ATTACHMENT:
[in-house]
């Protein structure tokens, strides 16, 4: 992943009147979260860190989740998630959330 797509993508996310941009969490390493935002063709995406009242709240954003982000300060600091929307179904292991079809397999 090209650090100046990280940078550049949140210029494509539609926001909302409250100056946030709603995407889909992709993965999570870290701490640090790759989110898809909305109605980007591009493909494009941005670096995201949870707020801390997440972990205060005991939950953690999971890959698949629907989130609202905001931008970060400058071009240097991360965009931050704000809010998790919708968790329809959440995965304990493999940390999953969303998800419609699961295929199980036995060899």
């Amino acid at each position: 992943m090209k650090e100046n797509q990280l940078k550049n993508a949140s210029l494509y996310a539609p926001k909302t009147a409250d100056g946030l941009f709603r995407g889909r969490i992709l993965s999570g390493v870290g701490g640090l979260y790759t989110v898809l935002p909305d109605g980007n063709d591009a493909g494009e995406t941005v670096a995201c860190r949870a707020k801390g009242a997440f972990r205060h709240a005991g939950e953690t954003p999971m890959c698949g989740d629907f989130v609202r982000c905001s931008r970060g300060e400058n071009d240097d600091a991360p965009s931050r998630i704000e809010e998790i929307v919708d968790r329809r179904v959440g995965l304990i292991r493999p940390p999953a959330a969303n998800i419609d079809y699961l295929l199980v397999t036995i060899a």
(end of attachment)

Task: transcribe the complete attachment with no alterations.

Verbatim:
[in-house]
């Protein structure tokens, strides 16, 4: 992943009147979260860190989740998630959330 797509993508996310941009969490390493935002063709995406009242709240954003982000300060600091929307179904292991079809397999 090209650090100046990280940078550049949140210029494509539609926001909302409250100056946030709603995407889909992709993965999570870290701490640090790759989110898809909305109605980007591009493909494009941005670096995201949870707020801390997440972990205060005991939950953690999971890959698949629907989130609202905001931008970060400058071009240097991360965009931050704000809010998790919708968790329809959440995965304990493999940390999953969303998800419609699961295929199980036995060899």
């Amino acid at each position: 992943m090209k650090e100046n797509q990280l940078k550049n993508a949140s210029l494509y996310a539609p926001k909302t009147a409250d100056g946030l941009f709603r995407g889909r969490i992709l993965s999570g390493v870290g701490g640090l979260y790759t989110v898809l935002p909305d109605g980007n063709d591009a493909g494009e995406t941005v670096a995201c860190r949870a707020k801390g009242a997440f972990r205060h709240a005991g939950e953690t954003p999971m890959c698949g989740d629907f989130v609202r982000c905001s931008r970060g300060e400058n071009d240097d600091a991360p965009s931050r998630i704000e809010e998790i929307v919708d968790r329809r179904v959440g995965l304990i292991r493999p940390p999953a959330a969303n998800i419609d079809y699961l295929l199980v397999t036995i060899a």